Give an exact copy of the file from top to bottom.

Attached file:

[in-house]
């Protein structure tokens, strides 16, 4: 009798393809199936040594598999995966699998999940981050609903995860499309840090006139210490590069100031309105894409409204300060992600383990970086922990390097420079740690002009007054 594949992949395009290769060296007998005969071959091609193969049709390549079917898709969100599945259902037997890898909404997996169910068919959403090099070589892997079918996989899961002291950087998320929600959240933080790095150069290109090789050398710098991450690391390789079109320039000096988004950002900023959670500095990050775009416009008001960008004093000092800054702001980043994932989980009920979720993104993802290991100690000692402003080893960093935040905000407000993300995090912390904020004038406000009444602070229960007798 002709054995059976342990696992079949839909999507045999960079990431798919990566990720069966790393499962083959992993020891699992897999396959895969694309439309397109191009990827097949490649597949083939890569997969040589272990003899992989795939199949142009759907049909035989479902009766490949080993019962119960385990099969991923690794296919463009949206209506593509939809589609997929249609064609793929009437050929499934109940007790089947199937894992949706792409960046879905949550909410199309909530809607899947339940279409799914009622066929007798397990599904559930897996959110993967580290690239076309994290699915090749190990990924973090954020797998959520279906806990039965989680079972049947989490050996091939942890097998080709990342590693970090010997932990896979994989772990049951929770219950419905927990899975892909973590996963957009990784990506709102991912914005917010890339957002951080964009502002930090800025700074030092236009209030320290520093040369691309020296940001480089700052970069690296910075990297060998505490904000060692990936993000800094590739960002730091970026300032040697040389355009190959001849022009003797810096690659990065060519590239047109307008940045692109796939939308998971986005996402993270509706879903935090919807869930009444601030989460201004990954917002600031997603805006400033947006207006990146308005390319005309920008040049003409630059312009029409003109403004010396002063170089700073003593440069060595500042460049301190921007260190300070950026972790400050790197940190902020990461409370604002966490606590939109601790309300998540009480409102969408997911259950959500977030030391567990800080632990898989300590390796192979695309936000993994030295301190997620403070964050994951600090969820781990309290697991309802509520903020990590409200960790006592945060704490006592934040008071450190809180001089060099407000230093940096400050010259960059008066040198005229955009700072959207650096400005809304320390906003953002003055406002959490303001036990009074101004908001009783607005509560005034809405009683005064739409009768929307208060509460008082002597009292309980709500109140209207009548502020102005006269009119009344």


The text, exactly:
[in-house]
């Protein structure tokens, strides 16, 4: 009798393809199936040594598999995966699998999940981050609903995860499309840090006139210490590069100031309105894409409204300060992600383990970086922990390097420079740690002009007054 594949992949395009290769060296007998005969071959091609193969049709390549079917898709969100599945259902037997890898909404997996169910068919959403090099070589892997079918996989899961002291950087998320929600959240933080790095150069290109090789050398710098991450690391390789079109320039000096988004950002900023959670500095990050775009416009008001960008004093000092800054702001980043994932989980009920979720993104993802290991100690000692402003080893960093935040905000407000993300995090912390904020004038406000009444602070229960007798 002709054995059976342990696992079949839909999507045999960079990431798919990566990720069966790393499962083959992993020891699992897999396959895969694309439309397109191009990827097949490649597949083939890569997969040589272990003899992989795939199949142009759907049909035989479902009766490949080993019962119960385990099969991923690794296919463009949206209506593509939809589609997929249609064609793929009437050929499934109940007790089947199937894992949706792409960046879905949550909410199309909530809607899947339940279409799914009622066929007798397990599904559930897996959110993967580290690239076309994290699915090749190990990924973090954020797998959520279906806990039965989680079972049947989490050996091939942890097998080709990342590693970090010997932990896979994989772990049951929770219950419905927990899975892909973590996963957009990784990506709102991912914005917010890339957002951080964009502002930090800025700074030092236009209030320290520093040369691309020296940001480089700052970069690296910075990297060998505490904000060692990936993000800094590739960002730091970026300032040697040389355009190959001849022009003797810096690659990065060519590239047109307008940045692109796939939308998971986005996402993270509706879903935090919807869930009444601030989460201004990954917002600031997603805006400033947006207006990146308005390319005309920008040049003409630059312009029409003109403004010396002063170089700073003593440069060595500042460049301190921007260190300070950026972790400050790197940190902020990461409370604002966490606590939109601790309300998540009480409102969408997911259950959500977030030391567990800080632990898989300590390796192979695309936000993994030295301190997620403070964050994951600090969820781990309290697991309802509520903020990590409200960790006592945060704490006592934040008071450190809180001089060099407000230093940096400050010259960059008066040198005229955009700072959207650096400005809304320390906003953002003055406002959490303001036990009074101004908001009783607005509560005034809405009683005064739409009768929307208060509460008082002597009292309980709500109140209207009548502020102005006269009119009344």